for Cops, a nonprofit partnership between the Estates at Carpenters and the Polk County Sheriff’s Office, held an art contest for students age 11-18. Submissions were received from several area middle schools. Residents of the Estates at Carpenters narrowed the field from over 50 submissions to 10. Those 10 submissions were then submitted to the Polk County Sheriff Office’s K9 Unit and the entries were narrowed down to the top three. The final decision as the first, second and third place winners, was made by Sheriff Grady Judd. The winners were, first Place – B rooke Hearn (center) from Lakeland Highland Middle School and the second and third Tara Weirather and Courtney place winners (T

Trohn) were both from All Saints Academy. Each winner was presented with an iTunes gift card donated to K9 for Cops by Best Buys in Lakeland. Also in attendance at the awards presentation were Kim Delestany, art instructor from Lakeland Highland Middle School, Evalyn Ver Hey, the art instructor from All Saints Academy, and three officers from the Polk County K9 Unit, Lieutenant Jim Bryan, Sergeant Jon Burcham and Detention Deputy Tom Gilbert. “The purpose of the K9 for Cops Art Contest,” says Michelle Robare, Community Relations Representative of the Estates at Carpenters, “was to acknowledge police dogs as valuable assets to law enforcement and to raise awareness that these dogs require care and training. The artwork we received was fantastic and will be on display at the Estates at Carpenters in January.”

Florida corporation governed by a seven member volunteer board of directors. The Estates is comprised of a continuum of care that includes independent living apartments, an assisted living facility, a skilled nursing facility and a licensed home health agency. This continuum allows The Estates to meet the growing needs of our residents while providing care to the senior population of the Lakeland community. The Manor at Carpenters provides top quality, personalized short-term rehabilitation, as well as longterm skilled nursing care, restorative care, and respite care in a caring atmosphere. For more information visit: eaclakeland.com/ #skilled-nursing/ 4541119046. K9s for Cops is a partnership between The Estates at Carpenters and the Polk County Sherriff’s Office that endeavors to raise funds to purchase canines for the K9 unit and provide for their well being throughout their career.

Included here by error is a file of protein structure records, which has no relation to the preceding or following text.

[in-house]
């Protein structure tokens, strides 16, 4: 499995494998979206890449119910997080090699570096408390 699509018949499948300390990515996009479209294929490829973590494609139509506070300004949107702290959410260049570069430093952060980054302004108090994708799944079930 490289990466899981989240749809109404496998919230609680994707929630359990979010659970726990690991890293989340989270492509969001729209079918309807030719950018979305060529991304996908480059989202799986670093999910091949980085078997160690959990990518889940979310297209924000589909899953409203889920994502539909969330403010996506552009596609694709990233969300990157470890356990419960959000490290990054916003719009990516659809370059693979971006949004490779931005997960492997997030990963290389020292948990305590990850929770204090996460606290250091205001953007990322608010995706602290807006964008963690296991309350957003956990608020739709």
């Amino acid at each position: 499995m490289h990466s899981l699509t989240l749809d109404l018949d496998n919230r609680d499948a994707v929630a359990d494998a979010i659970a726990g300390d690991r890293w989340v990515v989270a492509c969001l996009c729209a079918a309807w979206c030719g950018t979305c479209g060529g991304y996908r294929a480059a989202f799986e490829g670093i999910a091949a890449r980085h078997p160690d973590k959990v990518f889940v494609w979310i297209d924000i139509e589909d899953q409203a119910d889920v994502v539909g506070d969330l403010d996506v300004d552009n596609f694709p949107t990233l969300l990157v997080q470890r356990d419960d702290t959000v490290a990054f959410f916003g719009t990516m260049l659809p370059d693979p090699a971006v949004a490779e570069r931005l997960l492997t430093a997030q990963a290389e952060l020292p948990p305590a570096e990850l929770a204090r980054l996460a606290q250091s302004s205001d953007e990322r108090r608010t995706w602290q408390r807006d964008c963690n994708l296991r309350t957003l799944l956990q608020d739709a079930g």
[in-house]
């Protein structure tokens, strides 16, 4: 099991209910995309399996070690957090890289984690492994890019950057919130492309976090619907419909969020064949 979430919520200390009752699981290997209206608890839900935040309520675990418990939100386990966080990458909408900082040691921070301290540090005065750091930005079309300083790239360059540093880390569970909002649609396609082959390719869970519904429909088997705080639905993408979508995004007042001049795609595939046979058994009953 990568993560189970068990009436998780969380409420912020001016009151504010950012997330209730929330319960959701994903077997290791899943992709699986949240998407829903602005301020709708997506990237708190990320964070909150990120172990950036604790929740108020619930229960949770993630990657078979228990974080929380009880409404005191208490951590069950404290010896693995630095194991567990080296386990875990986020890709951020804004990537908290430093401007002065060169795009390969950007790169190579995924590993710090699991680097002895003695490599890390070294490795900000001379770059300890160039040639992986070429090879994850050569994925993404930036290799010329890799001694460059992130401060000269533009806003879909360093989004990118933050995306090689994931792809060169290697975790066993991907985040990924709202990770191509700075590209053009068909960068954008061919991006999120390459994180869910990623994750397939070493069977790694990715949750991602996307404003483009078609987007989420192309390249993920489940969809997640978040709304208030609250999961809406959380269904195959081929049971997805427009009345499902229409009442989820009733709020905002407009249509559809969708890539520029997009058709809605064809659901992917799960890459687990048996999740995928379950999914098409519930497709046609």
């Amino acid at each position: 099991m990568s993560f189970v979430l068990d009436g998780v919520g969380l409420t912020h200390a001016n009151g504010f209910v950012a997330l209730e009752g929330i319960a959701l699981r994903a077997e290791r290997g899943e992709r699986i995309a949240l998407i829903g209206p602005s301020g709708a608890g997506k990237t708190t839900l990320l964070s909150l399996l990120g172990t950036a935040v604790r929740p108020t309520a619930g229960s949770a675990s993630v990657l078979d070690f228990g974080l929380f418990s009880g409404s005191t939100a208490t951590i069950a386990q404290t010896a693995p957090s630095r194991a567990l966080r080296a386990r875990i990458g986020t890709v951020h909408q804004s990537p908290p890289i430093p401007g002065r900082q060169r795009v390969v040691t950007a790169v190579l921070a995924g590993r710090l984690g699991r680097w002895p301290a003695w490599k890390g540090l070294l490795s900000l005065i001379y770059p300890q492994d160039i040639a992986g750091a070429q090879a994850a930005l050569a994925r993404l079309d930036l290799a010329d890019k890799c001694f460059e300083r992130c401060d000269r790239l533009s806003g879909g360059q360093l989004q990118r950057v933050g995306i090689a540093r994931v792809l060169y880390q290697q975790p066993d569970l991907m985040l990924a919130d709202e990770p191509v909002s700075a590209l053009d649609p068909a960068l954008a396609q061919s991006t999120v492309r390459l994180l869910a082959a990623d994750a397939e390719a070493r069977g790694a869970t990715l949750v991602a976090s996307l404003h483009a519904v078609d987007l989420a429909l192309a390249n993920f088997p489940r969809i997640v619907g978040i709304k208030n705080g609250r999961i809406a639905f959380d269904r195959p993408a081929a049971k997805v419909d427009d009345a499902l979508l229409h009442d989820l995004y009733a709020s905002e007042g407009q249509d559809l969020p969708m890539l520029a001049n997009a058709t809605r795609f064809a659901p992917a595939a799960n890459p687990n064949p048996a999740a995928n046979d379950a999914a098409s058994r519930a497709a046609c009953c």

The Estates at Carpenters is a continuing care retirement community that is currently home to over 450 senior adults. The Estates is located on approximately 30 acres and is a not for profit, 501 (c) (3)

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ELEPHANT CONVERSATION

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ore than 50 students from the Tampa Bay area attended the FFA Animal Care Seminar at the Center for Elephant Conservation in Polk County. The interactive seminar included an opportunity to learn about the Asian elephant and Ringling Bros. and Barnum & Bailey’s conservation efforts. Students were able to get up close and personal with a couple of the elephants at this 200 acre facility in Polk County.

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I